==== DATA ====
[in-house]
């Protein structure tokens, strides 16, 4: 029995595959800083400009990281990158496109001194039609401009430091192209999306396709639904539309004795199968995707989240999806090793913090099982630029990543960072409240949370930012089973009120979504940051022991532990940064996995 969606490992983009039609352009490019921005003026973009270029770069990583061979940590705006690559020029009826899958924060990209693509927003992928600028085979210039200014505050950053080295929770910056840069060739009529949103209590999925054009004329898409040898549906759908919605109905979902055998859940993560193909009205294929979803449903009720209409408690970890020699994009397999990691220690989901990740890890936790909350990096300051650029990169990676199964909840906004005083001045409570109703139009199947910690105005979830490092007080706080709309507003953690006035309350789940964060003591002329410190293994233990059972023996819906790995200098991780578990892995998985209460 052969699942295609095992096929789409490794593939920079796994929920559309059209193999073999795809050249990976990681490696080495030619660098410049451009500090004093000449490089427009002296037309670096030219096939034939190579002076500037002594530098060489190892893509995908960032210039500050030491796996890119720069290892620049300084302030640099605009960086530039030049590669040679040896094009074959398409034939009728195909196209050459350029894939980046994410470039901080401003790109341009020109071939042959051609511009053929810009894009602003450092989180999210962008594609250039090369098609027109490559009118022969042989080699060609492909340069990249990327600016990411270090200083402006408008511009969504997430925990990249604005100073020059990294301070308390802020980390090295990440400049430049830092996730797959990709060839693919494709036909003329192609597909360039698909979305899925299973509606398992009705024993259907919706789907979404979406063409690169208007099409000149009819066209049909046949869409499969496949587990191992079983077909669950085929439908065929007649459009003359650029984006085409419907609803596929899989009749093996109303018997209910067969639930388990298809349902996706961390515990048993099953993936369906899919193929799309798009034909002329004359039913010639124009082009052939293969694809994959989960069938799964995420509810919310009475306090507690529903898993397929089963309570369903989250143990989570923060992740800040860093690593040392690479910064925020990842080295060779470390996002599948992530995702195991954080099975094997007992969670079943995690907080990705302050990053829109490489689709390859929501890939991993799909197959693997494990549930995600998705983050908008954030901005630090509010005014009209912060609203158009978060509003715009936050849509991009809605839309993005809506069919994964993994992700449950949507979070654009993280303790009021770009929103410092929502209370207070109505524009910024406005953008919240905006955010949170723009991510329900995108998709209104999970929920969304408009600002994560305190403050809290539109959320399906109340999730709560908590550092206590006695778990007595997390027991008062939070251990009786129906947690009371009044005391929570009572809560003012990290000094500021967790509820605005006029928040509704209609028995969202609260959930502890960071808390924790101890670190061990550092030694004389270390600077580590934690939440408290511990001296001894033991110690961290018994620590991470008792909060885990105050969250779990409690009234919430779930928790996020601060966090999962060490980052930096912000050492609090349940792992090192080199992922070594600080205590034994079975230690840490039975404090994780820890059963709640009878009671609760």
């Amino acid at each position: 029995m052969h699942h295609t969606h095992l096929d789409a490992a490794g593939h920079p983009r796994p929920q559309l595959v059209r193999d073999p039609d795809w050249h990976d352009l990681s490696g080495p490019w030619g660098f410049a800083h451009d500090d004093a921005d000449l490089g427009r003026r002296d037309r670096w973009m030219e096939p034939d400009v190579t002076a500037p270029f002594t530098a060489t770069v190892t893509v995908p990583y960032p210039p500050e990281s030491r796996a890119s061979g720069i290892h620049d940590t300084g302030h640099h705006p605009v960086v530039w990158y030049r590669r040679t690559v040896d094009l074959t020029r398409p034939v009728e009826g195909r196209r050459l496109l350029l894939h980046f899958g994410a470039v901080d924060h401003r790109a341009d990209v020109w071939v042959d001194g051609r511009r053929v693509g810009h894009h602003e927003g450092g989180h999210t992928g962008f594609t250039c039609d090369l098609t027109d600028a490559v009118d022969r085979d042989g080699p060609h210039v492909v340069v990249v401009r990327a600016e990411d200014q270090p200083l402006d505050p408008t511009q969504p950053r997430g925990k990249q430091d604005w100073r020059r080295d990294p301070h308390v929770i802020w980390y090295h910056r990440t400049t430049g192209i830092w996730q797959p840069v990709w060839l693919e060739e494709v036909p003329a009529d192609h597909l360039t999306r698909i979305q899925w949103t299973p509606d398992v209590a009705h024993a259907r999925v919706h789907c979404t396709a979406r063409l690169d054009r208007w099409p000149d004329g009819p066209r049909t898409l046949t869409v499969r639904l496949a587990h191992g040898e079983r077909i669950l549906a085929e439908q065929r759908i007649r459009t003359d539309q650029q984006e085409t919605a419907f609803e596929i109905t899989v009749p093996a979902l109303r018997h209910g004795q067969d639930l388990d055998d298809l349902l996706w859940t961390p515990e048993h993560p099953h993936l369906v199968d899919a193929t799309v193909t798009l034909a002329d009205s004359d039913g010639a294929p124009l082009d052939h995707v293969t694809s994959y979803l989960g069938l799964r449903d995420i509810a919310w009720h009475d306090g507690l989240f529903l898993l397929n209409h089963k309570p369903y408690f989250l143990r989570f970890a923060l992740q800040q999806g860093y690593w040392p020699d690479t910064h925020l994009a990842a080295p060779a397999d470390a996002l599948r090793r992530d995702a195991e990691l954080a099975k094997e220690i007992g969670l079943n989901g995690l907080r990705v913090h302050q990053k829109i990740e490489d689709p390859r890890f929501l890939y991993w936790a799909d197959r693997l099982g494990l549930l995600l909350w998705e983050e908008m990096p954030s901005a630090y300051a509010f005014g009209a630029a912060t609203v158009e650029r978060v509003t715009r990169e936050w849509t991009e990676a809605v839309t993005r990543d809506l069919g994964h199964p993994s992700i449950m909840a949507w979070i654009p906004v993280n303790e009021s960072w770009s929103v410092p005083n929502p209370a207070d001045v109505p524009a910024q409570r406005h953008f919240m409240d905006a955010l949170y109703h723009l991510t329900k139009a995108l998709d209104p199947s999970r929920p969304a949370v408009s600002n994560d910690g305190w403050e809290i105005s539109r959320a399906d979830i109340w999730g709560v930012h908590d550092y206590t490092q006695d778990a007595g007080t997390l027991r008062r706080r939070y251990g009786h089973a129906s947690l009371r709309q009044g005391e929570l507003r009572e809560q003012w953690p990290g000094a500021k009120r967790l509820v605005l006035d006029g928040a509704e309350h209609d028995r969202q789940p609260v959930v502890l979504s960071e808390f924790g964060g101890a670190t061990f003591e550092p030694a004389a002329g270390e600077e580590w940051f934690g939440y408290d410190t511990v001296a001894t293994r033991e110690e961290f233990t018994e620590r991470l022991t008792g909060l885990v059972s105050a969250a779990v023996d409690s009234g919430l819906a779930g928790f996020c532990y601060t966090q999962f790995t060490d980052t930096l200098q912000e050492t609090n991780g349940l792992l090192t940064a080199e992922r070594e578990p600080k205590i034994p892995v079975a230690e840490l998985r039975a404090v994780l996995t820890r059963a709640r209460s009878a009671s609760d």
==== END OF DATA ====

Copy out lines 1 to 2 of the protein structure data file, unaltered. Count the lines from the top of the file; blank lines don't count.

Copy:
[in-house]
């Protein structure tokens, strides 16, 4: 029995595959800083400009990281990158496109001194039609401009430091192209999306396709639904539309004795199968995707989240999806090793913090099982630029990543960072409240949370930012089973009120979504940051022991532990940064996995 969606490992983009039609352009490019921005003026973009270029770069990583061979940590705006690559020029009826899958924060990209693509927003992928600028085979210039200014505050950053080295929770910056840069060739009529949103209590999925054009004329898409040898549906759908919605109905979902055998859940993560193909009205294929979803449903009720209409408690970890020699994009397999990691220690989901990740890890936790909350990096300051650029990169990676199964909840906004005083001045409570109703139009199947910690105005979830490092007080706080709309507003953690006035309350789940964060003591002329410190293994233990059972023996819906790995200098991780578990892995998985209460 052969699942295609095992096929789409490794593939920079796994929920559309059209193999073999795809050249990976990681490696080495030619660098410049451009500090004093000449490089427009002296037309670096030219096939034939190579002076500037002594530098060489190892893509995908960032210039500050030491796996890119720069290892620049300084302030640099605009960086530039030049590669040679040896094009074959398409034939009728195909196209050459350029894939980046994410470039901080401003790109341009020109071939042959051609511009053929810009894009602003450092989180999210962008594609250039090369098609027109490559009118022969042989080699060609492909340069990249990327600016990411270090200083402006408008511009969504997430925990990249604005100073020059990294301070308390802020980390090295990440400049430049830092996730797959990709060839693919494709036909003329192609597909360039698909979305899925299973509606398992009705024993259907919706789907979404979406063409690169208007099409000149009819066209049909046949869409499969496949587990191992079983077909669950085929439908065929007649459009003359650029984006085409419907609803596929899989009749093996109303018997209910067969639930388990298809349902996706961390515990048993099953993936369906899919193929799309798009034909002329004359039913010639124009082009052939293969694809994959989960069938799964995420509810919310009475306090507690529903898993397929089963309570369903989250143990989570923060992740800040860093690593040392690479910064925020990842080295060779470390996002599948992530995702195991954080099975094997007992969670079943995690907080990705302050990053829109490489689709390859929501890939991993799909197959693997494990549930995600998705983050908008954030901005630090509010005014009209912060609203158009978060509003715009936050849509991009809605839309993005809506069919994964993994992700449950949507979070654009993280303790009021770009929103410092929502209370207070109505524009910024406005953008919240905006955010949170723009991510329900995108998709209104999970929920969304408009600002994560305190403050809290539109959320399906109340999730709560908590550092206590006695778990007595997390027991008062939070251990009786129906947690009371009044005391929570009572809560003012990290000094500021967790509820605005006029928040509704209609028995969202609260959930502890960071808390924790101890670190061990550092030694004389270390600077580590934690939440408290511990001296001894033991110690961290018994620590991470008792909060885990105050969250779990409690009234919430779930928790996020601060966090999962060490980052930096912000050492609090349940792992090192080199992922070594600080205590034994079975230690840490039975404090994780820890059963709640009878009671609760």